The casualty loss rule was added to the repair regulations in response to concerns within the IRS that taxpayers were being unjustly enriched when taking both casualty loss deductions and repair deductions following a casualty. Earlier proposed regulations in both 2006 and 2008 included the faulty casualty loss rule. Although this position was retained in the 2011 regulations, the government revised its articulation of the rationale for the rule in the Preamble to the regulations.10 In response to pressure from taxpayers and practitioners, the Preamble acknowledges that Section 165 loss and the Section 162 repair expenses "do not create a double deduction for the same item;" the Preamble further notes that the purpose of both provisions is distinctive, that Section 165 is designed to compensate taxpayers from losses while Section 162 allows deductions for ordinary and necessary expenses associated with business operations.11 This Preamble discussion would lead to the conclusion that both deductions should be available to taxpayers, and because these are distinctive Code sections, taxpayers should be able to take advantage of both provisions. However, the 2011 regulations nonetheless disallow a deduction for repair expenses under Section 162 if the taxpayer has claimed a Section 165 loss on the same property.12 The Preamble explains that the casualty loss rule in the repair regulations does not eliminate the benefit provided by the casualty loss deductions under Section 165. Instead, the Preamble argues that the casualty loss rule "is consistent with the fundamental principle that a taxpayer must capitalize the cost of acquiring new property"13 and that the rule prevents "the acceleration of deductions for both the casualty loss and the costs of restoring the property."14 Contrary to this explanation, the casualty loss rule places taxpayers taking advantage of casualty loss deductions in a disadvantageous position. As such, it does seem to eliminate a benefit that is otherwise available to taxpayers. Moreover, this result is especially harsh when property is restored following a storm because taxpayers will be prevented from claiming future repair deductions to that property merely because a casualty loss deduction has been previously claimed.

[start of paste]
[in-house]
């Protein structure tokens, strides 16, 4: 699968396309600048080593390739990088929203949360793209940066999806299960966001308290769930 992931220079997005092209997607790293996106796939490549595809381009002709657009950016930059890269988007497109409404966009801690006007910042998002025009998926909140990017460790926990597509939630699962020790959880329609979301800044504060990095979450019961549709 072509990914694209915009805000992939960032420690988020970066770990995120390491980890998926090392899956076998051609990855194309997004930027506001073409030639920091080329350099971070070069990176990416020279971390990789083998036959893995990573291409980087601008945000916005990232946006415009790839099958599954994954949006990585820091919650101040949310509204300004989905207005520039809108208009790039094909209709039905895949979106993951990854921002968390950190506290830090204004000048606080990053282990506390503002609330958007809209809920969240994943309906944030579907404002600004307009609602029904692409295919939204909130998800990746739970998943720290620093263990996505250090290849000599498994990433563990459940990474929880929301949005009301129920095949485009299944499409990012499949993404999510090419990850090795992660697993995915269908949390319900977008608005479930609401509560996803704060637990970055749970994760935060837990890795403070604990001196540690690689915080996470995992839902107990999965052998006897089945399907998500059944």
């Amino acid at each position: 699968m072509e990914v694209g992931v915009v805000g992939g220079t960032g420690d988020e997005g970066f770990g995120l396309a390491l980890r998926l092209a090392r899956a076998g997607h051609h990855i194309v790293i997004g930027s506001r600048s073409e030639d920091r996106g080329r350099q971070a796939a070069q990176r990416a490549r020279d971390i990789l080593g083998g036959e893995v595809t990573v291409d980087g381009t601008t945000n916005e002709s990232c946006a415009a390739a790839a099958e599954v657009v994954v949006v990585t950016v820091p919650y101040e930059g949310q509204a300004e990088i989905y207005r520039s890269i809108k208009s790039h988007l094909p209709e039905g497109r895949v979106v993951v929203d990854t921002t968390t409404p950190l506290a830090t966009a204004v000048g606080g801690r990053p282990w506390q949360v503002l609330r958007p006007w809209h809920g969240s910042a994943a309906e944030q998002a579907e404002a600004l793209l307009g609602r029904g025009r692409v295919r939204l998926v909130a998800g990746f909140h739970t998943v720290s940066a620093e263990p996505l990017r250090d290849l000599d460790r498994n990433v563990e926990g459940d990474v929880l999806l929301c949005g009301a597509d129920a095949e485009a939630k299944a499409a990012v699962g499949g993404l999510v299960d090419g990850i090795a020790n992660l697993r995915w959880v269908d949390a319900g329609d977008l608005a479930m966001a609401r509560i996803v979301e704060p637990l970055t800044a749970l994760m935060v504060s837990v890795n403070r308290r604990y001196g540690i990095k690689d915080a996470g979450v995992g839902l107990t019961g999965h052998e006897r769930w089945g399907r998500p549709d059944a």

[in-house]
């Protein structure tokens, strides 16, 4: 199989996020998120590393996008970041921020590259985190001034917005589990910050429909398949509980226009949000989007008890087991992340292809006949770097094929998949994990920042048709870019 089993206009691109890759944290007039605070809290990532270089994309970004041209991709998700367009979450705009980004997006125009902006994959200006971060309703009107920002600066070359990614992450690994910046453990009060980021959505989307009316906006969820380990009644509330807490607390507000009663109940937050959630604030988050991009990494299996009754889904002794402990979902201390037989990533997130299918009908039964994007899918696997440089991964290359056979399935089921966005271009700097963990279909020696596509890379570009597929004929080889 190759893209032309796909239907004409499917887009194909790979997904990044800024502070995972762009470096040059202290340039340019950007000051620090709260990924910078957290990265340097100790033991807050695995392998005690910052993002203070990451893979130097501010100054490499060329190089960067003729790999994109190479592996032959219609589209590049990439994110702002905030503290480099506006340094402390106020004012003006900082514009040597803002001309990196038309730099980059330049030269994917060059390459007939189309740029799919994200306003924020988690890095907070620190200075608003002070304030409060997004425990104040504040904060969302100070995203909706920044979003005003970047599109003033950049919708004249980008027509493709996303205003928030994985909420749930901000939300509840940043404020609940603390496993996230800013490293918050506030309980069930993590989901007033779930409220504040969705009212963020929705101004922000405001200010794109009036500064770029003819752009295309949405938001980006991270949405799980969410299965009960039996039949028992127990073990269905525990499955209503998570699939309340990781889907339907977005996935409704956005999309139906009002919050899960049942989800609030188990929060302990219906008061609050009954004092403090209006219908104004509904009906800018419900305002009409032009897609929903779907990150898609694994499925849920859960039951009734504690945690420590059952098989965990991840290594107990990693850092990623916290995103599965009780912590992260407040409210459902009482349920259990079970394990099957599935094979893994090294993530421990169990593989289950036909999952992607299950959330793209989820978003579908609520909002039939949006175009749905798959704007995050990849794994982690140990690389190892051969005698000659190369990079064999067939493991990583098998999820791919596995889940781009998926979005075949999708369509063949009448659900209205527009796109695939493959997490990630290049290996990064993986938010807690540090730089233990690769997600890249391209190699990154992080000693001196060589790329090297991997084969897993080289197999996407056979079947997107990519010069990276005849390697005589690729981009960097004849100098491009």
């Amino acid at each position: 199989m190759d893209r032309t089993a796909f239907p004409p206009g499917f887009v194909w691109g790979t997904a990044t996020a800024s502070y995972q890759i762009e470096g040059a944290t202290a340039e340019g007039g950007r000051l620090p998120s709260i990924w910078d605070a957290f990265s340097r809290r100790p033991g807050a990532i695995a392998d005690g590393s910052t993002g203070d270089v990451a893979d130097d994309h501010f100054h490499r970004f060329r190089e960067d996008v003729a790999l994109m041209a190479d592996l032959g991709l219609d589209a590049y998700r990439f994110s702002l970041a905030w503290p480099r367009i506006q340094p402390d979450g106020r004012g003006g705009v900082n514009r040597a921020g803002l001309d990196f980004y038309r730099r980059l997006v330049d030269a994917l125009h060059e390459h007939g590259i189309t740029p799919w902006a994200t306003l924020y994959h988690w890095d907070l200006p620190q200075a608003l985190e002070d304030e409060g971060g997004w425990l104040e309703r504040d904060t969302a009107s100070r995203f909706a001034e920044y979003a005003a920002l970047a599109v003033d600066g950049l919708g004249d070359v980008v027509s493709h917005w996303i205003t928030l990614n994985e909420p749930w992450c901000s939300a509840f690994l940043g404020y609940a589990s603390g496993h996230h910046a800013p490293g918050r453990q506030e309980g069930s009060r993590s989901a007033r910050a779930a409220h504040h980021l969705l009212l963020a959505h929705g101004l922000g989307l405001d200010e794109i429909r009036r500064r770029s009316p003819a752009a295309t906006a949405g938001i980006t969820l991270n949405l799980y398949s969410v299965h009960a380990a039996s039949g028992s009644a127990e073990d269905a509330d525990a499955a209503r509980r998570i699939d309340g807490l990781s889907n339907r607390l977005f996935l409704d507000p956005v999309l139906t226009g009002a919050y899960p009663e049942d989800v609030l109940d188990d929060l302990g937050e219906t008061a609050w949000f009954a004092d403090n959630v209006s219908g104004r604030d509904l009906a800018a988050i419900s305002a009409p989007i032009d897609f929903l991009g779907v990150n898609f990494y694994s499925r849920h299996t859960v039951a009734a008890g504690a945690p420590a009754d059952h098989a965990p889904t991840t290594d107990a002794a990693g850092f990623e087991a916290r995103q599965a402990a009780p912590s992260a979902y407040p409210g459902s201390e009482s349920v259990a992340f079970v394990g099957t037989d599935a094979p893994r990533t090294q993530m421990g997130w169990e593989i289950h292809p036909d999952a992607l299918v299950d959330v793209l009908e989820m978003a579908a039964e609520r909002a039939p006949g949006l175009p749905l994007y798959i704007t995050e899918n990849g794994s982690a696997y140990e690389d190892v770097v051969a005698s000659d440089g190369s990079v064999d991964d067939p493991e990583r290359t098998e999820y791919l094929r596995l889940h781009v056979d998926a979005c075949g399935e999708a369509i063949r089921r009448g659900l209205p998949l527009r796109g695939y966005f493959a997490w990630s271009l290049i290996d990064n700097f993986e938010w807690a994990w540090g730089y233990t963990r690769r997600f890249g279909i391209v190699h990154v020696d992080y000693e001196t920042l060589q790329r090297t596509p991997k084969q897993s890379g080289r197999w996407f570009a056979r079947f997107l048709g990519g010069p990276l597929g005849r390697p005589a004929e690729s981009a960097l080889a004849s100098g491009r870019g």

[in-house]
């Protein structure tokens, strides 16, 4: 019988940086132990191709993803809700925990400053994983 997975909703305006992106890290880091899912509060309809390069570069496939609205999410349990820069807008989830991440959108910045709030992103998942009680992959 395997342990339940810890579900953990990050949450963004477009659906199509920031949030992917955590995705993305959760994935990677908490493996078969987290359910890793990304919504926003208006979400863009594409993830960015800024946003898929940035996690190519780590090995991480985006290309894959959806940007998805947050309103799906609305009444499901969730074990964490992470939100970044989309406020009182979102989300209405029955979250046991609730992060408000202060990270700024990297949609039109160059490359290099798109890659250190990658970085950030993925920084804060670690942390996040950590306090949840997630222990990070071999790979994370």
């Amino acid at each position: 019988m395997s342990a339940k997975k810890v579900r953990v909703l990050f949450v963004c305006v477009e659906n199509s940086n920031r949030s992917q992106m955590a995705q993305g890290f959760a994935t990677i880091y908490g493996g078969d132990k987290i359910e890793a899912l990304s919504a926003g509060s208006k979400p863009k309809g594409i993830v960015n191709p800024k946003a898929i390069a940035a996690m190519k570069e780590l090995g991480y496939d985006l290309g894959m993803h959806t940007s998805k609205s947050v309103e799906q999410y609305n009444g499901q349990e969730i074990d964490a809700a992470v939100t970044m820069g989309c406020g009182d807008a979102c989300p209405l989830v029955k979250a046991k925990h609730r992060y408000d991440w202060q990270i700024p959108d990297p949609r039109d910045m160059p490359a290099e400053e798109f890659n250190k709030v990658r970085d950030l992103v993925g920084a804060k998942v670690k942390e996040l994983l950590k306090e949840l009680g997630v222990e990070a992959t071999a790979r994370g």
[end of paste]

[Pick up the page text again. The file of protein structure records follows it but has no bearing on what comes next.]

The disposition rules minimize the results of the casualty loss rule somewhat by permitting taxpayers to make a general asset account election.15 Specifically, the temporary regulations include changes to the general asset account provisions of Treas. Reg.§ 1.168(i)-1. As a threshold matter, taxpayers may account for an asset individually in a single-asset account or may group similar assets in general-asset accounts. The general-asset account rules allow taxpayers to group assets of the same asset class, subject to the same applicable depreciation method, recovery period, and convention. When the assets are placed in service, assets in a general-asset account are essentially depreciated as a single asset.